Upping the ante on the values debate: Life’s struggles leave little time for voting for some
Richard Morrison wiled away the hours last Thursday in front of Pop’s Mini Mart in Clyde in hopes of hitching a lift to Waynesville for a mid-day meal at the Open Door soup kitchen.
It’s a typical day for Morrison. After years of jobs at fast-food joints in Waynesville, Morrison quit working and went on government assistance.
“I’m bored out of my mind,” said Morrison, 37. “I would like to work.”
But the pay on “hamburger row” as he called it was too low to live on, and he isn’t qualified for much else. While he counts on free meals to stretch his budget each week, he’s still better off on government assistance than he was on minimum wage.
“I think it should be raised myself,” Morrison said of minimum wage.
Democratic leaders are touting their party’s stance on raising the minimum wage as a campaign issue in the battle for Congress this November. But unfortunately for them, elections are the furthest thing from Morrison’s mind.
“I don’t vote. I haven’t voted in years,” said Morrison. “I just gave up.”
This election season Democrats want to redefine the values arena that has recently been dominated by Republicans. While Republicans rack up voters with their opposition to gay marriage and abortion, Democrats claim raising the minimum wage deserves equal play.
“Look someone in the eye and tell them to live on $5.15 an hour,” said Schorr Johnson, communications director for the North Carolina Democratic Party. “I think the issue is a value’s issue.”
But like Morrison’s story shows, it’s unclear how well the strategy is working. Here in Western North Carolina, the minimum wage has cropped up as an issue in the neck-and-neck race between U.S. Rep. Charles Taylor, R-Brevard and Democratic challenger Heath Shuler of Waynesville. In a nutshell, Shuler is for raising the minimum wage, while Taylor has a mixed record on the issue.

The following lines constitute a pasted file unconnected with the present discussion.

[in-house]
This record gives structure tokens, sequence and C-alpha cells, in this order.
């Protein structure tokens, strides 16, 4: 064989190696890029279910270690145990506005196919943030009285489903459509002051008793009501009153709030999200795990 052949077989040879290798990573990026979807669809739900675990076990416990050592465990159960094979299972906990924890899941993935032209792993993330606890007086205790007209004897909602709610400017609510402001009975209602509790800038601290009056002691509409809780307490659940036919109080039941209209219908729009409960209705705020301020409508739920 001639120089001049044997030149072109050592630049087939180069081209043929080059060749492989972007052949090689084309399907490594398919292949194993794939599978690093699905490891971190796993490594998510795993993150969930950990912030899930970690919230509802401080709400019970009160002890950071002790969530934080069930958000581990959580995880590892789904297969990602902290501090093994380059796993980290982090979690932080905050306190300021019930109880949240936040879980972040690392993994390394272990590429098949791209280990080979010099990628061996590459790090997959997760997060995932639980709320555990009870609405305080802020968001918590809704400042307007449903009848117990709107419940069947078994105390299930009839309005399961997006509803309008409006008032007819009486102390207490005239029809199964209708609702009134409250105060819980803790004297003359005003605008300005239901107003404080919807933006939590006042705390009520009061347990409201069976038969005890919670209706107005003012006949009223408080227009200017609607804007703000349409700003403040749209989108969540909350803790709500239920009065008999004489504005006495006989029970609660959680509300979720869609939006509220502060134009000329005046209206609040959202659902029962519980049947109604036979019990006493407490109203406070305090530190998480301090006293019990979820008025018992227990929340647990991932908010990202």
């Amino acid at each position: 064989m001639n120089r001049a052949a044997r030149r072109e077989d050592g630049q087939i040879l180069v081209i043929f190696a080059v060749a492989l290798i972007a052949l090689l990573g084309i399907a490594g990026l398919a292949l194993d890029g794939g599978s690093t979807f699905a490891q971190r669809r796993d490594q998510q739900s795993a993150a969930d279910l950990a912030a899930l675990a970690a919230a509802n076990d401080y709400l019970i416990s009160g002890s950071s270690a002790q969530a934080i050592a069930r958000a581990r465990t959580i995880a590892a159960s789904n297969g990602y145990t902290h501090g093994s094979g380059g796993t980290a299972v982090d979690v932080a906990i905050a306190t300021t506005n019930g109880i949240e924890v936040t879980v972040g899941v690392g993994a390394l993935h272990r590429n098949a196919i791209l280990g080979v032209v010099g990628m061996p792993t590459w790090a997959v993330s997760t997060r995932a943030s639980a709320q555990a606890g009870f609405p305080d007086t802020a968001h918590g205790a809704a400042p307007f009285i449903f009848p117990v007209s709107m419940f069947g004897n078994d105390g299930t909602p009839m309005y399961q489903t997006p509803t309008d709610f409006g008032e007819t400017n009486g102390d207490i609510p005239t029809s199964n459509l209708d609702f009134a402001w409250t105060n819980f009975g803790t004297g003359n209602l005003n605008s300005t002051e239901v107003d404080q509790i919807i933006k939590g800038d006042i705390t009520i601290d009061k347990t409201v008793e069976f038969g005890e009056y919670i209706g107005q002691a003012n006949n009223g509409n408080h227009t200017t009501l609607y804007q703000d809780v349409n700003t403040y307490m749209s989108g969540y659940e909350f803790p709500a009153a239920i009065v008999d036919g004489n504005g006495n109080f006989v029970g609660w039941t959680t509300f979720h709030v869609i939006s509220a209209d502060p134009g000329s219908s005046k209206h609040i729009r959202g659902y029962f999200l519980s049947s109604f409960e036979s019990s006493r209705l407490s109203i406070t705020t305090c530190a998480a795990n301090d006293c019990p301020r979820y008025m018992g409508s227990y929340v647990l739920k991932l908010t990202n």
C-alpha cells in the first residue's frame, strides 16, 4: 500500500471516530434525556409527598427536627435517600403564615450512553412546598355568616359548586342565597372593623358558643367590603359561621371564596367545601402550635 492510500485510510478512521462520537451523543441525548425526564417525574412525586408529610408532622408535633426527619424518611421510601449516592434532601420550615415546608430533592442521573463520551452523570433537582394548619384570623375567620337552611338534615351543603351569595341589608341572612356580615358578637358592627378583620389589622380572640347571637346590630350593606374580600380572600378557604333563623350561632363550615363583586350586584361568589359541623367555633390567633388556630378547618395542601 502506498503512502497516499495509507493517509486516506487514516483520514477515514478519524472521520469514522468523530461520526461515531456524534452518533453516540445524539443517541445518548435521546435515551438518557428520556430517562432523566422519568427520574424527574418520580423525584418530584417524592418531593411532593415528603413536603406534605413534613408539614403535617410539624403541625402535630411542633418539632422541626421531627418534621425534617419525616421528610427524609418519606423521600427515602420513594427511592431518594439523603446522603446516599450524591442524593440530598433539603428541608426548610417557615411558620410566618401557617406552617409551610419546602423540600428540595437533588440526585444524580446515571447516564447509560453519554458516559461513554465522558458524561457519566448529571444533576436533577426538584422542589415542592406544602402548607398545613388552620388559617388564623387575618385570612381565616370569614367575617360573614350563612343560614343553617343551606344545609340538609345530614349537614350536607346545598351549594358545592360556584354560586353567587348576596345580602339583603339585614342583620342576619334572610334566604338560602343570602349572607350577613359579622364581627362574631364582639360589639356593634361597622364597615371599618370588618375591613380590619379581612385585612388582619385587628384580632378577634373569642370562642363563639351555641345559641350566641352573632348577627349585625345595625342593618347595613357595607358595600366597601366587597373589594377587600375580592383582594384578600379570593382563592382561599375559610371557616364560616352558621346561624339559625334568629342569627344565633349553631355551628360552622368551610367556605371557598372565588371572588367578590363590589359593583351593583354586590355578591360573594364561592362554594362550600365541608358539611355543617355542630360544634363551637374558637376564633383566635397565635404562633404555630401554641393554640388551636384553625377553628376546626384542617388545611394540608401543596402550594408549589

While many people agree with Shuler on raising the minimum wage, motivating them to vote is an entirely different matter.
At low-income apartments next door to Pop’s Mini-Mart, Michael Sams, 35, shared his view on his way out the door for a day of pouring concrete last week.
“I know people who make minimum wage, and I don’t see how they do it myself,” Sams said. “I think it should be raised.”
At an appliance store two doors down, J. Wayne Smith shared similar sentiment.
“I think it should be raised drastically. I don’t see how people make it,” Smith said. “I think there should be a law that the politicians have to live on $5.15 an hour and we’ll see how quick they raise it.”
But neither men pledged to vote for Shuler. Sams is undecided.
“I haven’t heard what he’s had to say yet except what I’ve seen on commercials,” Sams said of Shuler.
Smith, on the other hand, doesn’t vote.
“I’ve always said if I found an honest politician I’d vote, so I’m not voting,” said Smith, a self-employed photographer and trailer park manager.
In an effort to mobilize low-income voters, a campaign called Working Families Win set up shop in Western North Carolina this year.
“Our goal is to help people make the connection between their own economic well-being with the policies that are made, or not made, at the federal level,” said Melissa Fridlin, the WNC coordinator for Working Families Win.
But it’s a hard sell, Fridlin said.
“We are not under the illusion we are going to shift everything in the next six weeks,” Fridlin said. “The first challenge is getting on people’s radar screen.”
The message is resonating with some voters, however. Patrick McKee was popping into the Dollar General Store in Canton on his lunch break last week.
“I think it is way over due,” McKee said of a minimum wage hike. “It is about time people can have a decent supper and pay their bills without working like slaves.”
McKee said the economy will “definitely” be an issue in the election. Unfortunately, many voters at the bottom of the economic ladder are so absorbed in their own struggles — like Morrison bumming rides to the soup kitchen — they don’t make time for politics.
“It’s a bad struggle,” Morrison said. “Not very good, not very good at all.”